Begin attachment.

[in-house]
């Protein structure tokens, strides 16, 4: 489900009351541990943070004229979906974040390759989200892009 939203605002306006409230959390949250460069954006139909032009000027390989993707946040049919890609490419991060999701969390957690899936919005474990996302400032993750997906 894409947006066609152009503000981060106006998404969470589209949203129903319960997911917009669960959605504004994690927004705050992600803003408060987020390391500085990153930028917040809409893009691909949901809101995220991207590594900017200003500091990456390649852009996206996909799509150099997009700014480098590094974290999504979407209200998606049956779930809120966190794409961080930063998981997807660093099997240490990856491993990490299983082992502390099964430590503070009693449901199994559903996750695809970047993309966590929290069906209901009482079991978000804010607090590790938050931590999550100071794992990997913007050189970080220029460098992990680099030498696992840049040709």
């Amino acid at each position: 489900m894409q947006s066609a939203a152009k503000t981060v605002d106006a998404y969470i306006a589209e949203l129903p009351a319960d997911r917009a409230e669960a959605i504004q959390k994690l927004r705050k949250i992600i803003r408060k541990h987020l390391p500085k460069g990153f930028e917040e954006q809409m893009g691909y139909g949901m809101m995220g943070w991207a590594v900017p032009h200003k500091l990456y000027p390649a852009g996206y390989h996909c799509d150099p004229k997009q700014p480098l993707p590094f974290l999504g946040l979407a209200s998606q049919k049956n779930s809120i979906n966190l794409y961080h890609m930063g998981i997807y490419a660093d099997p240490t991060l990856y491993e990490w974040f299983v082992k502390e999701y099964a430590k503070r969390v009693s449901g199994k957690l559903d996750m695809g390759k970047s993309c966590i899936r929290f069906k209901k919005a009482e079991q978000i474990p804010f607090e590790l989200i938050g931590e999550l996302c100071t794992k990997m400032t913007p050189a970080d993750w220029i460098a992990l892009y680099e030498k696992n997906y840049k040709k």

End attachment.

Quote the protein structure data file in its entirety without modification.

[in-house]
């Protein structure tokens, strides 16, 4: 489900009351541990943070004229979906974040390759989200892009 939203605002306006409230959390949250460069954006139909032009000027390989993707946040049919890609490419991060999701969390957690899936919005474990996302400032993750997906 894409947006066609152009503000981060106006998404969470589209949203129903319960997911917009669960959605504004994690927004705050992600803003408060987020390391500085990153930028917040809409893009691909949901809101995220991207590594900017200003500091990456390649852009996206996909799509150099997009700014480098590094974290999504979407209200998606049956779930809120966190794409961080930063998981997807660093099997240490990856491993990490299983082992502390099964430590503070009693449901199994559903996750695809970047993309966590929290069906209901009482079991978000804010607090590790938050931590999550100071794992990997913007050189970080220029460098992990680099030498696992840049040709």
């Amino acid at each position: 489900m894409q947006s066609a939203a152009k503000t981060v605002d106006a998404y969470i306006a589209e949203l129903p009351a319960d997911r917009a409230e669960a959605i504004q959390k994690l927004r705050k949250i992600i803003r408060k541990h987020l390391p500085k460069g990153f930028e917040e954006q809409m893009g691909y139909g949901m809101m995220g943070w991207a590594v900017p032009h200003k500091l990456y000027p390649a852009g996206y390989h996909c799509d150099p004229k997009q700014p480098l993707p590094f974290l999504g946040l979407a209200s998606q049919k049956n779930s809120i979906n966190l794409y961080h890609m930063g998981i997807y490419a660093d099997p240490t991060l990856y491993e990490w974040f299983v082992k502390e999701y099964a430590k503070r969390v009693s449901g199994k957690l559903d996750m695809g390759k970047s993309c966590i899936r929290f069906k209901k919005a009482e079991q978000i474990p804010f607090e590790l989200i938050g931590e999550l996302c100071t794992k990997m400032t913007p050189a970080d993750w220029i460098a992990l892009y680099e030498k696992n997906y840049k040709k």